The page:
The sensation of touch

“Do not touch the artwork!” How many times did you hear this sentence? Well, I worked in a museum for a long time, so I am pretty familiar with it but I also know, how fantastic it is when we can touch it! As part of the conservation maintenance, we were occassionally obligated to “dust” some very famous sculptures (wearing white gloves and being extremely careful) but still. I did touch Roden or Matisse and will never forget that! This experience is however rare and most of us can “touch” only outside the museum. The funny thing is, that we seem to love it. Since I started working on the Luck Project, I pay much more attention to what is going on around public sculptures. What I’ve notice (and recorded) is rather entertaining.

The sculptures seem to have an enormous  appeal and most people cannot resist at least a fleeting stroke. When it is physically possible, most people also enjoy climbing on the sculpture or posing with it – hugging it, replicating it’s gestures and so on. What is it that makes us do these things? Most of the sculptures in question are made of bronz as they are meant to last in all weather conditions. The sensation of the cold smooth bronz is simply very pleasant. The problem is, that the repeated touching and rubbing is actually harming the artwork. The metal simply “disappears” under our hands, so we should not do it, but the question is, who can resist?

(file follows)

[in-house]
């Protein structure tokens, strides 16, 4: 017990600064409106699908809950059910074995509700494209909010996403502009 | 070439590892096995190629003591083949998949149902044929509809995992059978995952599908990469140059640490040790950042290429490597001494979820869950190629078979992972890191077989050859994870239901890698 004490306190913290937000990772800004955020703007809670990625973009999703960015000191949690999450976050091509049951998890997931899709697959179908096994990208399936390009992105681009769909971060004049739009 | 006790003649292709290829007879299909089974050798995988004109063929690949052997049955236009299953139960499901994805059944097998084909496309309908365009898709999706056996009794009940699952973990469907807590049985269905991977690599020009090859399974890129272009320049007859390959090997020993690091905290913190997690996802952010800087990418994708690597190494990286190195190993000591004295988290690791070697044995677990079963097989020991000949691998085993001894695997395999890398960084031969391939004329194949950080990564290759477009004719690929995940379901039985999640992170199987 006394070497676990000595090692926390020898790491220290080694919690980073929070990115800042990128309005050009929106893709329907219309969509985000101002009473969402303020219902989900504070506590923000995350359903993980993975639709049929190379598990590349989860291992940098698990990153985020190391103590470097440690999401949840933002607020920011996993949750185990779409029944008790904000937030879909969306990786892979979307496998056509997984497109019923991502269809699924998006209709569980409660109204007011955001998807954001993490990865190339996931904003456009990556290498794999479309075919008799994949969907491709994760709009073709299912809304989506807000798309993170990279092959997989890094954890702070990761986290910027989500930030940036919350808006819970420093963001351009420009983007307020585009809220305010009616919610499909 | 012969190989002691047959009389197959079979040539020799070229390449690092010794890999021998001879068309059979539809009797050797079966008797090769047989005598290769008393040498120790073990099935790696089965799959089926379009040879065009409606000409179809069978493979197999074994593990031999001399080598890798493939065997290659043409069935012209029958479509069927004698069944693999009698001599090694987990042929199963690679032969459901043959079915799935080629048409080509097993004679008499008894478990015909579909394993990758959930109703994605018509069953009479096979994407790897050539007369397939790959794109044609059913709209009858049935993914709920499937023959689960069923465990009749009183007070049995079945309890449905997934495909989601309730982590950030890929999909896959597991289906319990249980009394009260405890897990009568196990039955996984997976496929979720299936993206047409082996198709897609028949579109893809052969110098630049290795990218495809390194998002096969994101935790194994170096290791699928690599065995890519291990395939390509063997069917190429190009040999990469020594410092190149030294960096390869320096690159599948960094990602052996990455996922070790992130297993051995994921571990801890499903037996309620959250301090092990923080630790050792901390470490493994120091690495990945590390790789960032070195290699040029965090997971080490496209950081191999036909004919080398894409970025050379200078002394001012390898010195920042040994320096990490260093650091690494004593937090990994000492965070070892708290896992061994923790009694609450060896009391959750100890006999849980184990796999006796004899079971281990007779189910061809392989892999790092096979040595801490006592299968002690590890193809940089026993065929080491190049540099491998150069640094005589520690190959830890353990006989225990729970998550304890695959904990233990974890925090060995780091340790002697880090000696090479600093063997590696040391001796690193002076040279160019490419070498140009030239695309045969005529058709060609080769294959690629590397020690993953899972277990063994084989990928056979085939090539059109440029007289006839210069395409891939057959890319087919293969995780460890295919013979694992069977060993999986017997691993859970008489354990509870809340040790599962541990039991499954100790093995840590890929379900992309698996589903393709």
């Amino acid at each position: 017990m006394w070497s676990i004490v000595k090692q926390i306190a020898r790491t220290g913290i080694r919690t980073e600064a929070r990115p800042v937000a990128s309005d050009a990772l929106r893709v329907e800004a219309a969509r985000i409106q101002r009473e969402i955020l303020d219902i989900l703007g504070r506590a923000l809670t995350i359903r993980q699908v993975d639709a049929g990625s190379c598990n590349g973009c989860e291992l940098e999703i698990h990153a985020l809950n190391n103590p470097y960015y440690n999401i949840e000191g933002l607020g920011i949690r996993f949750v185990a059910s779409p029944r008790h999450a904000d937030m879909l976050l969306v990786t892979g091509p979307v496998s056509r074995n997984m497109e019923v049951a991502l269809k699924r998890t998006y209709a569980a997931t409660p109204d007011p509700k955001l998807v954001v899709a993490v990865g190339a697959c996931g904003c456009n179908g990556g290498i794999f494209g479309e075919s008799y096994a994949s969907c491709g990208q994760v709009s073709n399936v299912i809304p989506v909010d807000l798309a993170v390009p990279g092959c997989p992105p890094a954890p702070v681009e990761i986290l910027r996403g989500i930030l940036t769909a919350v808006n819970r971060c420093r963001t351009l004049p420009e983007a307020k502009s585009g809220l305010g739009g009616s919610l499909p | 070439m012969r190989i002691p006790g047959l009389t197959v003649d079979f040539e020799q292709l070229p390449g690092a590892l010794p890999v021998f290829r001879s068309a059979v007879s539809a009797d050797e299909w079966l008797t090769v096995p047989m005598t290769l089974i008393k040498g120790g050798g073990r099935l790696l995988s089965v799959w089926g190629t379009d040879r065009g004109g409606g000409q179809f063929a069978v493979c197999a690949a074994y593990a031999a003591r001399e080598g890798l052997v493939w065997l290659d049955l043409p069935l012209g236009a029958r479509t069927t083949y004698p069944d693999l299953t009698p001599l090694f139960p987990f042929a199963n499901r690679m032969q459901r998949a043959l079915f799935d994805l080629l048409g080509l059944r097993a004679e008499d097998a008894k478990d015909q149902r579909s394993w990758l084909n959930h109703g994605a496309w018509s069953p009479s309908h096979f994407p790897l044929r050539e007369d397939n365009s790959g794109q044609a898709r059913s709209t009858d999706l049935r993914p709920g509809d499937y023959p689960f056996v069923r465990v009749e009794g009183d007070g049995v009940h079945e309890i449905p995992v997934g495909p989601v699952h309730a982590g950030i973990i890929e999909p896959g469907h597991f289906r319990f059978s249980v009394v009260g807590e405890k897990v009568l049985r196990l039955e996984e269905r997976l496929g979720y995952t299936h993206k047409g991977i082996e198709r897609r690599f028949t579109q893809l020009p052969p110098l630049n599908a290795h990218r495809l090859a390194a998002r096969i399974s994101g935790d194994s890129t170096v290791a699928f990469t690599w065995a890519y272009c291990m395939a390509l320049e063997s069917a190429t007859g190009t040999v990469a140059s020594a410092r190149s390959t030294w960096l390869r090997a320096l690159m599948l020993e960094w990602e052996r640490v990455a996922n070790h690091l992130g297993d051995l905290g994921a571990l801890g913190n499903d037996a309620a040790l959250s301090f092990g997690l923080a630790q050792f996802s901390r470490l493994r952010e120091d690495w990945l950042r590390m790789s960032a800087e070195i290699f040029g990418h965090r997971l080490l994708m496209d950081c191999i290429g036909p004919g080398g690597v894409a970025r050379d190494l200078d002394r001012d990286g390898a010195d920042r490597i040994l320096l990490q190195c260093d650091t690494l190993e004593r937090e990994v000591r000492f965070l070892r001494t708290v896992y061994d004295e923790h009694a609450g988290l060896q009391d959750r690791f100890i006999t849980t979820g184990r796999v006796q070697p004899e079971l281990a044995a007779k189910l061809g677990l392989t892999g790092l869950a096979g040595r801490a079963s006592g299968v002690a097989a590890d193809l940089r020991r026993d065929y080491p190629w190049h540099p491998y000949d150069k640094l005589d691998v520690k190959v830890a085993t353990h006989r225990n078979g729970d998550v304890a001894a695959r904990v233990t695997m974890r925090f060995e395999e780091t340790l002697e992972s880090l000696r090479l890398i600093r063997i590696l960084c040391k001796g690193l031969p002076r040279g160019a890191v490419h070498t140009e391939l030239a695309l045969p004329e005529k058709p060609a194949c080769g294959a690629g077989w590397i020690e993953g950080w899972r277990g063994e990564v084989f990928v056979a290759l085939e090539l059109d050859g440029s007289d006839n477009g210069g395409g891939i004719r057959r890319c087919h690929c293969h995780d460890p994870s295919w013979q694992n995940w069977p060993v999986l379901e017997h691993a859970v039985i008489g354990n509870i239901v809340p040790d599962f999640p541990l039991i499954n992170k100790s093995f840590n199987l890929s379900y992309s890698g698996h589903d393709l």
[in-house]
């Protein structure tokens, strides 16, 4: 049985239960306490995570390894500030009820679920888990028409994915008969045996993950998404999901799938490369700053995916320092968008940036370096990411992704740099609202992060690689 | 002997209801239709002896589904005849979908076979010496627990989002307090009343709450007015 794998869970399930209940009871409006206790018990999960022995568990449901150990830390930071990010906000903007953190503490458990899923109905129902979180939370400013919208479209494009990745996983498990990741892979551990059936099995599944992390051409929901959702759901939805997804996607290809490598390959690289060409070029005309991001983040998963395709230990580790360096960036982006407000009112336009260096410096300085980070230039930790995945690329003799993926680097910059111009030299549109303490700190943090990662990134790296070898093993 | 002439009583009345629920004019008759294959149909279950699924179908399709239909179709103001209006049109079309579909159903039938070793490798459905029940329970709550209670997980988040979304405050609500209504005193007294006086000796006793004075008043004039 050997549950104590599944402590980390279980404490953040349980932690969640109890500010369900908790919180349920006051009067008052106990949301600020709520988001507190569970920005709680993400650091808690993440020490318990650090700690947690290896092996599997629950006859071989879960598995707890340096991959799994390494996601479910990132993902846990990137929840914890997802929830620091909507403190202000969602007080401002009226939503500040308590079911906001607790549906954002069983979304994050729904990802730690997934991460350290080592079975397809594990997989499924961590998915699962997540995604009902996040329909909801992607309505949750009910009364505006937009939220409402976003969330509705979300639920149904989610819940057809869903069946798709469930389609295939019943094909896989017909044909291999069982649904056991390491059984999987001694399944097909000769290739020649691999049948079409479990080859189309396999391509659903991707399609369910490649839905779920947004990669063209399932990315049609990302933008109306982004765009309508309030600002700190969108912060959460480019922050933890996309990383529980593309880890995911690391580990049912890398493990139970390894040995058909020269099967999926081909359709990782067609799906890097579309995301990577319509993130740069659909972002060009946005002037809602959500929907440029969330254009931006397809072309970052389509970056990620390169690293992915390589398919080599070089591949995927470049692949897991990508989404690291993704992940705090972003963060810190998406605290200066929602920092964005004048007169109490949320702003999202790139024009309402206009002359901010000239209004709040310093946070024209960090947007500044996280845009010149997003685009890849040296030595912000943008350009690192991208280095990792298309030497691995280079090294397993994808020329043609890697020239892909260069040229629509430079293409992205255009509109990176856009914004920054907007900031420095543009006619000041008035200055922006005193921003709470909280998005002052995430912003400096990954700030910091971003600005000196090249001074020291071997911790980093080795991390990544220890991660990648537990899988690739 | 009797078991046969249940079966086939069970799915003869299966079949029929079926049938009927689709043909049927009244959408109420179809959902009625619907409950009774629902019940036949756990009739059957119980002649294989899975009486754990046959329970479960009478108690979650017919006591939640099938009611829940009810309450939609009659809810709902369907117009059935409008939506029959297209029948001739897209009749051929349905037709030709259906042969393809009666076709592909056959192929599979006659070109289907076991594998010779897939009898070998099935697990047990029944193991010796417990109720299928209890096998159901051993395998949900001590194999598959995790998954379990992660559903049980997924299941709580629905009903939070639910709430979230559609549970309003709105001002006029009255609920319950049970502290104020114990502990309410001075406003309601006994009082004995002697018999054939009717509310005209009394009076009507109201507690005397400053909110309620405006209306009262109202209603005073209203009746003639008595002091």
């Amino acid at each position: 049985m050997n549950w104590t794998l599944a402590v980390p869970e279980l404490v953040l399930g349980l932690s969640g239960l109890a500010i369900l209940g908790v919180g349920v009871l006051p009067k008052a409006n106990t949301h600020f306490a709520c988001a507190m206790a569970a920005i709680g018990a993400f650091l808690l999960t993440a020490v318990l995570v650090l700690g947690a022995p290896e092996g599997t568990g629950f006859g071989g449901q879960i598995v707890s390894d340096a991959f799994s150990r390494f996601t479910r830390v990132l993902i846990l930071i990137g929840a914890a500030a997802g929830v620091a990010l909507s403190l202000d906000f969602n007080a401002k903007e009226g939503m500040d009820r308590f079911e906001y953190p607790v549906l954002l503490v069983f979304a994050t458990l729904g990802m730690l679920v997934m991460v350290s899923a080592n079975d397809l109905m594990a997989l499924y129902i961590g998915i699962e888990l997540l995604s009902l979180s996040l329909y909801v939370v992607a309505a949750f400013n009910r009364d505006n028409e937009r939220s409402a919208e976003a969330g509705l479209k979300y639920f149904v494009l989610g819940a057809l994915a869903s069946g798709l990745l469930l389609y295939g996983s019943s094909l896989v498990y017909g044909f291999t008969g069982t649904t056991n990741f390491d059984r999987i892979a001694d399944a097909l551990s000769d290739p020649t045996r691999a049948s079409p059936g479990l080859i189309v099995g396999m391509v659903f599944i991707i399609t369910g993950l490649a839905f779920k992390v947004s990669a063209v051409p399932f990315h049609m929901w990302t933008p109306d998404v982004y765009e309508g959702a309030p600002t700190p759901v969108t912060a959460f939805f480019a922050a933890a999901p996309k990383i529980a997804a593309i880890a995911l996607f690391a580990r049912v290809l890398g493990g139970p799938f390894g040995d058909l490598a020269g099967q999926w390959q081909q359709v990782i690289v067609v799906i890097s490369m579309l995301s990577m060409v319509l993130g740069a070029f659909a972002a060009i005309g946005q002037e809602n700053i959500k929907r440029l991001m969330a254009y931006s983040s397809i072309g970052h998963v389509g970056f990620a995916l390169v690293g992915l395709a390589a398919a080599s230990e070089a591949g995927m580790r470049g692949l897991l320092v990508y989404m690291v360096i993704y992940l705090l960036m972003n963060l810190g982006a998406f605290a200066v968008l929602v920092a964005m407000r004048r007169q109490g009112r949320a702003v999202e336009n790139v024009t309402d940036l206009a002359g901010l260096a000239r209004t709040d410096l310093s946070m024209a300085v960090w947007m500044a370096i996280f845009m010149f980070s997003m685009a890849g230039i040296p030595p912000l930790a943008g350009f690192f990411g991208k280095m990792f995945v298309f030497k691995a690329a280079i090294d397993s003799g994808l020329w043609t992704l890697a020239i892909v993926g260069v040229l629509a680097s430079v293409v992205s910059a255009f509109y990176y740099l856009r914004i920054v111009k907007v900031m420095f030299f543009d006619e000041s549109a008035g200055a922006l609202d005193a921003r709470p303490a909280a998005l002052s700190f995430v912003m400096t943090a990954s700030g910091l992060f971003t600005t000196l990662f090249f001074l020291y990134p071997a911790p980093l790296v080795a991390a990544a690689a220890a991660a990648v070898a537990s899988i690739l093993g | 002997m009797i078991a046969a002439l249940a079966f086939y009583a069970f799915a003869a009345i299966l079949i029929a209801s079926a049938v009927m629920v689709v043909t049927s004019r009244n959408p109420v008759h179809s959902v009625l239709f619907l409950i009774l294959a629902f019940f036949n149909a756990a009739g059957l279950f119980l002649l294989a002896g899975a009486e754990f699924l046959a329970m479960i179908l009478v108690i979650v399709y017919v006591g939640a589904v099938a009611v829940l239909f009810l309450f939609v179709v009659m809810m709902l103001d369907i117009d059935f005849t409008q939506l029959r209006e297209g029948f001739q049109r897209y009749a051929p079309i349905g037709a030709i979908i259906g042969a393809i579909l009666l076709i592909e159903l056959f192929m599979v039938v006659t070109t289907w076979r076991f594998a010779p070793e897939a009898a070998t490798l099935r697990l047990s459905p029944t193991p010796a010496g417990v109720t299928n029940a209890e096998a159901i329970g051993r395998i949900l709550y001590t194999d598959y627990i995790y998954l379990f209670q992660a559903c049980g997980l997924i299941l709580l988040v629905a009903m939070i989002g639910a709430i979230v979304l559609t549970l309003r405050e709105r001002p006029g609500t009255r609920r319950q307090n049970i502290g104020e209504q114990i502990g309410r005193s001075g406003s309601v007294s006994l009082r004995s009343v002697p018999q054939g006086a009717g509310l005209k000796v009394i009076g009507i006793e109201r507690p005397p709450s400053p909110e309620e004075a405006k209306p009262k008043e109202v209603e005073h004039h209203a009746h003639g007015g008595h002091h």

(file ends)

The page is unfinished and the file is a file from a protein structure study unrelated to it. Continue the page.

This is the result of excessive touching…

The angel head (railing of St. Bartholomew cathedral in Pilzen)

The angel head (railing of St. Bartholomew cathedral in Pilzen)

When it comes to touching sculptures that are meant to bring luck, our behaviour becomes even more elaborate. We are willing to queue for our “lucky touch” and some of these sculptures even come with internet  instructions “how to touch” them.

So, what is your experience with touching? Do you touch sculptures? Have you got any good pictures? Please let me know. Comment above or send me an e-mail.

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